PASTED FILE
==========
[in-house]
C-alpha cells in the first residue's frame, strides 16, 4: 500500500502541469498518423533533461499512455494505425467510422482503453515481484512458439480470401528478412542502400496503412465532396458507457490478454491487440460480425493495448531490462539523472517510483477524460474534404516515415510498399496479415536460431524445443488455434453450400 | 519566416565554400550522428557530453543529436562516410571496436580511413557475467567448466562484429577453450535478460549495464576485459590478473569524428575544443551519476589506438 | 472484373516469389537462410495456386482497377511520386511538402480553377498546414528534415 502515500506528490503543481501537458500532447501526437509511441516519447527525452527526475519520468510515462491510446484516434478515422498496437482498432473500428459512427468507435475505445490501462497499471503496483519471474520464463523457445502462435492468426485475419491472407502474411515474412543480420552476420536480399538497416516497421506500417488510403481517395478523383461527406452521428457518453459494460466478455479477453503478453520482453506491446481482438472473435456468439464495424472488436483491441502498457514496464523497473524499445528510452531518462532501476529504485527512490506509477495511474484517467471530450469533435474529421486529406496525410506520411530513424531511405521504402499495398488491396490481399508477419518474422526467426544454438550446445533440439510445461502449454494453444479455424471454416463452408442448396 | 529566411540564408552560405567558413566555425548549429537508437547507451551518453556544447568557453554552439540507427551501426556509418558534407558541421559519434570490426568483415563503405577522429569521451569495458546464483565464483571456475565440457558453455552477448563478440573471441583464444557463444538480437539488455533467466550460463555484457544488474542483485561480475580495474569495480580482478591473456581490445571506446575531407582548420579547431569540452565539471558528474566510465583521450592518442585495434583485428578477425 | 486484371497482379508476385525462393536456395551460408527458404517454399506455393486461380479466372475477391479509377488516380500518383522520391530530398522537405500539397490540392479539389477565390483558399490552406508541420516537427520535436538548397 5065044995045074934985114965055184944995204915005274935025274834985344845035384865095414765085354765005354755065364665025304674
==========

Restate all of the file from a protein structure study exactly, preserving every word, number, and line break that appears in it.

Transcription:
[in-house]
C-alpha cells in the first residue's frame, strides 16, 4: 500500500502541469498518423533533461499512455494505425467510422482503453515481484512458439480470401528478412542502400496503412465532396458507457490478454491487440460480425493495448531490462539523472517510483477524460474534404516515415510498399496479415536460431524445443488455434453450400 | 519566416565554400550522428557530453543529436562516410571496436580511413557475467567448466562484429577453450535478460549495464576485459590478473569524428575544443551519476589506438 | 472484373516469389537462410495456386482497377511520386511538402480553377498546414528534415 502515500506528490503543481501537458500532447501526437509511441516519447527525452527526475519520468510515462491510446484516434478515422498496437482498432473500428459512427468507435475505445490501462497499471503496483519471474520464463523457445502462435492468426485475419491472407502474411515474412543480420552476420536480399538497416516497421506500417488510403481517395478523383461527406452521428457518453459494460466478455479477453503478453520482453506491446481482438472473435456468439464495424472488436483491441502498457514496464523497473524499445528510452531518462532501476529504485527512490506509477495511474484517467471530450469533435474529421486529406496525410506520411530513424531511405521504402499495398488491396490481399508477419518474422526467426544454438550446445533440439510445461502449454494453444479455424471454416463452408442448396 | 529566411540564408552560405567558413566555425548549429537508437547507451551518453556544447568557453554552439540507427551501426556509418558534407558541421559519434570490426568483415563503405577522429569521451569495458546464483565464483571456475565440457558453455552477448563478440573471441583464444557463444538480437539488455533467466550460463555484457544488474542483485561480475580495474569495480580482478591473456581490445571506446575531407582548420579547431569540452565539471558528474566510465583521450592518442585495434583485428578477425 | 486484371497482379508476385525462393536456395551460408527458404517454399506455393486461380479466372475477391479509377488516380500518383522520391530530398522537405500539397490540392479539389477565390483558399490552406508541420516537427520535436538548397 5065044995045074934985114965055184944995204915005274935025274834985344845035384865095414765085354765005354755065364665025304674